We all know that time is money.
It’s also a resource – and how efficiently you use resources like time and materials, equipment, spaces, and people compared to what you produce is part of the full picture of how well your business is doing.
That’s because efficient businesses maximize the outputs from their resources and minimize their costs, and this makes them more competitive.
No matter how big your business is, you want to make the best possible use of your resources. This means reducing any unnecessary inputs and costs to deliver your product or service (aka your outputs). In other words, you want to increase the margin when it comes to the costs of creating your outputs and the revenue you’re making from them.
Here CWB’s Graedon Rust, Senior Relationship Manager, Commercial who’s based out of our St Albert banking centre, gives us some thought starters for gauging efficiency – as well as optimizing it.
Factors that affect it: “The industry you’re in directly impacts how efficiently it can operate, so comparing efficiency between different industries isn’t going to give you an accurate picture,” says Rust. “That said, control of overhead expenses and control of direct costs are factors that affect the efficiency of all businesses.”
How you measure it: Gross Margin and earnings before interest, taxes, depreciation and amortization (EBITDA) Margin are the two ratios used to evaluate efficiency.
How you calculate it:
__________ = Gross Margin
__________ = EBITDA Margin
What these calculations tell you: A higher ratio indicates a greater efficiency. Both your Gross Margin and your EBITDA Margin ratios should be compared to other companies in the same industry.
“Gross Margin essentially tells you how efficient your core business processes are, whereas EBITDA Margin will give you a more fulsome efficiency calculation because it includes overhead expenses and direct expenses,” says Rust. He adds that different industries will have very different margins. “Low margin industries are usually industries that have larger capital requirements, carrying costs for inventory, a large building, and equipment – for example, a machine shop. High margin businesses are generally service oriented and have less that goes into each dollar, like a doctor’s office.”
How efficiency impacts your business banking: Having low margins compared to industry peers will strain your cash flow, and this can affect your cash flow covenants. What then happens is a reduction in overall profitability.
Cash flow covenants: Typically found in loan agreements, cash flow covenants make it legally binding for the borrower to maintain a certain level of cash flow. This helps protect the lender from risks associated with the loan.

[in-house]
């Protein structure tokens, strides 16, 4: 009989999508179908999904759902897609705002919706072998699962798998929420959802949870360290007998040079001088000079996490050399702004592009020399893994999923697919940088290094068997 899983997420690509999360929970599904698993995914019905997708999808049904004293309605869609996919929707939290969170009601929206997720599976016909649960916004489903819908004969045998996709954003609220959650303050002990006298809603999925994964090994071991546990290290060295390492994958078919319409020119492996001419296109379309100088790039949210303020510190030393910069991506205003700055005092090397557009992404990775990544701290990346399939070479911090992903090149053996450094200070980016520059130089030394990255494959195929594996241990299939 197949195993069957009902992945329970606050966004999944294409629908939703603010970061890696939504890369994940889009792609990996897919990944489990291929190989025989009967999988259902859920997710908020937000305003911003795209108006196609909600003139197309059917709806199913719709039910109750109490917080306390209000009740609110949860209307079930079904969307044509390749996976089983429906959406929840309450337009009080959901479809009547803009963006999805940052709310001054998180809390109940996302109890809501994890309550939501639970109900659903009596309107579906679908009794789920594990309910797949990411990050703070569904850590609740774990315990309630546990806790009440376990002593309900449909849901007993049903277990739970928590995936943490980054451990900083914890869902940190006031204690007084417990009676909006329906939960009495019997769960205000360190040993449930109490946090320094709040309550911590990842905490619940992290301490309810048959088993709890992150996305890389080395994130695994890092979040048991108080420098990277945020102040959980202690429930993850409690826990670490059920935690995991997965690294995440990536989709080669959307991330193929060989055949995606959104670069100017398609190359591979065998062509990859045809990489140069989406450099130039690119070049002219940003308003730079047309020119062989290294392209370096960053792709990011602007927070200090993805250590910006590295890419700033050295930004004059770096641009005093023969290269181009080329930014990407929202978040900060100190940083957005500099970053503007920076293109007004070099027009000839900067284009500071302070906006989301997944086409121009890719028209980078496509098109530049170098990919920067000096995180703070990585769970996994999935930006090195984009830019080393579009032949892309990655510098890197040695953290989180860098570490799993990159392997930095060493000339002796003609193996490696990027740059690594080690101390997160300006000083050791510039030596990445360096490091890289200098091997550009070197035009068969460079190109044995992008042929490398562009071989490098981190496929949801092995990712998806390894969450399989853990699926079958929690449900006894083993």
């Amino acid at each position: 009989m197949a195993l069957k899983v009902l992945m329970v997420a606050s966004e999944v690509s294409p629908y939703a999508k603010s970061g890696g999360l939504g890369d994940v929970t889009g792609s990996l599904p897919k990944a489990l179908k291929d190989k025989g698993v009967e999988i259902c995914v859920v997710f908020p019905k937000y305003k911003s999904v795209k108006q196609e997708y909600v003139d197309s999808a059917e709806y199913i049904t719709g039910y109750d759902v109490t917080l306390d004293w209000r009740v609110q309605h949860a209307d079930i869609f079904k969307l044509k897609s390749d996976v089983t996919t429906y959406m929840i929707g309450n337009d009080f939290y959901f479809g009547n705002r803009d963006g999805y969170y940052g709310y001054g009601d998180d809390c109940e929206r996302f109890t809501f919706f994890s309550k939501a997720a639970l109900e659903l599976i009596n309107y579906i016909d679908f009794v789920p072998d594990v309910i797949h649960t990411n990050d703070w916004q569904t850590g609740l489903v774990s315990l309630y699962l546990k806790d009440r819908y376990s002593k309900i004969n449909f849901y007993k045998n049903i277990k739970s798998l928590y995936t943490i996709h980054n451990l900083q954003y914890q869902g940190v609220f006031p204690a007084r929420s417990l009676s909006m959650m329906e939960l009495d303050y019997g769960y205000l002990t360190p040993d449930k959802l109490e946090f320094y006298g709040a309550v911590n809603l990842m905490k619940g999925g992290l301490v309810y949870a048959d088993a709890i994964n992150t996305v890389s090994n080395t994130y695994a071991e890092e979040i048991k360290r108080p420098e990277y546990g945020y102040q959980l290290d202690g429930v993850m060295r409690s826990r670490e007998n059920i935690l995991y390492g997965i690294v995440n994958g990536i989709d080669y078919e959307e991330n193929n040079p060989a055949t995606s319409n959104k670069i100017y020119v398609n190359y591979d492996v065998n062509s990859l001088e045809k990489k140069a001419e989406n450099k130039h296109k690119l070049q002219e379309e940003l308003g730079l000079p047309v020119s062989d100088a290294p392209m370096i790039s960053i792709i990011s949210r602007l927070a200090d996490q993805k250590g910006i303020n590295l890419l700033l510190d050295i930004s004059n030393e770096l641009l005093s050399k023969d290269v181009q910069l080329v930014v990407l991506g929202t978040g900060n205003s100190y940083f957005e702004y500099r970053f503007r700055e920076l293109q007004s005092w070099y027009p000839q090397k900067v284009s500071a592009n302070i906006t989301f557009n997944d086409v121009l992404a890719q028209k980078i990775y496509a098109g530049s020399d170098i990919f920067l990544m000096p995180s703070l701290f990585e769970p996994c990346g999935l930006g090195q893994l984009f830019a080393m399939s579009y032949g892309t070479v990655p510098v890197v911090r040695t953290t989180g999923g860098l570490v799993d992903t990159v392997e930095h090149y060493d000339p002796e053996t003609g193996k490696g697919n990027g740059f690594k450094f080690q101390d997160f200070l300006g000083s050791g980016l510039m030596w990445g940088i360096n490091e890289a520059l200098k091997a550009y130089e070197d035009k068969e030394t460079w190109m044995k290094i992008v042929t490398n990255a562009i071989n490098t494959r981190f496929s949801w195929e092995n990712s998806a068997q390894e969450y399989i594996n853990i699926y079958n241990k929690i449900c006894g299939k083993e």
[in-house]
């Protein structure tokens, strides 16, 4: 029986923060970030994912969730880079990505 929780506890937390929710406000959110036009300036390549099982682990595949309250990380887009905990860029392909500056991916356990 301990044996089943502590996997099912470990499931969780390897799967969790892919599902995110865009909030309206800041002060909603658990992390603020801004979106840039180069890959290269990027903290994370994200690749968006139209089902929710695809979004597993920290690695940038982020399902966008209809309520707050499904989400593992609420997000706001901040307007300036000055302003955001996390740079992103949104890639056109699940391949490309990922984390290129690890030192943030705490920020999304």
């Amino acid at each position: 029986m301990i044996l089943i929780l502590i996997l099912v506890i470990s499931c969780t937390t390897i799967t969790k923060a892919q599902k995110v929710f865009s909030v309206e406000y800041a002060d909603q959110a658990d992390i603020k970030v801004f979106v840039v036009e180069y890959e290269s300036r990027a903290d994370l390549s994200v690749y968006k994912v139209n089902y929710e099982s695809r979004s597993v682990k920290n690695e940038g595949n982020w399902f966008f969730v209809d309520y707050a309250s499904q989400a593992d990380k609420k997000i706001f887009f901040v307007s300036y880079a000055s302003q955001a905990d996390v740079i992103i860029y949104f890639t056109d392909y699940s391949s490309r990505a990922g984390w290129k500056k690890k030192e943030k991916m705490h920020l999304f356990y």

Common challenges: “Lack of efficiency can happen whenmanagement doesn’t truly understand the cost of their product or service and ends up booking jobs that are breakeven or low margin,” says Rust. “Business can also run into trouble when management isn’t being efficient with overhead costs – like the space is too big for the current needs, or there are redundancies in staff, or there’s unnecessary equipment or unnecessary capital expenditures.”
As business models get more complex there are more places to gain efficiencies – and also more places to lose them. And the larger a company gets, the more complex it gets.
Rust explains that retail is generally the simplest form of business as you purchase a product at a set price and sell it at a set price, and your profit is the difference between the two.
“You can find some efficiencies in your overhead, staffing levels, and suppliers but typically there are only so many places you can gain efficiencies. So you need to rely on the product you’re selling to move in significant volume or have a high enough demand to make your margin,” he says. “On the other hand, a manufacturer will have more information and more pivots and data points to be able to gain efficiencies, such as investment in additional machines or labour, or where to source components for their product – and they’ll likely have multiple suppliers, as opposed to a retailer who would have just one or two. Each of these pivot points allows them to gain some margin or lose some margin depending on how informed they are and if they make the right decisions.”
Rust adds a construction company, for example, has even more factors that can increase or decrease their margin, such as sub contractors, deadlines, and estimating.
Solutions that support a business’ efficiency:
Using a Management Information System (MIS) can help you stay on top of inputs like processes, inventory, sales and marketing, and human resources. An MIS can also give you valuable reporting and financials to get a more wholistic view of inputs vs outputs.
“In addition to using information systems, business owners should talk to their financial partner or accountant about how they compare to similar companies and look at where efficiencies can be found,” says Rust. “And in terms of table stakes, they should be having ongoing conversations with their financial partner about their business financials to avoid any surprises, flag and address challenges, and leverage opportunities.”
Related tools and resources: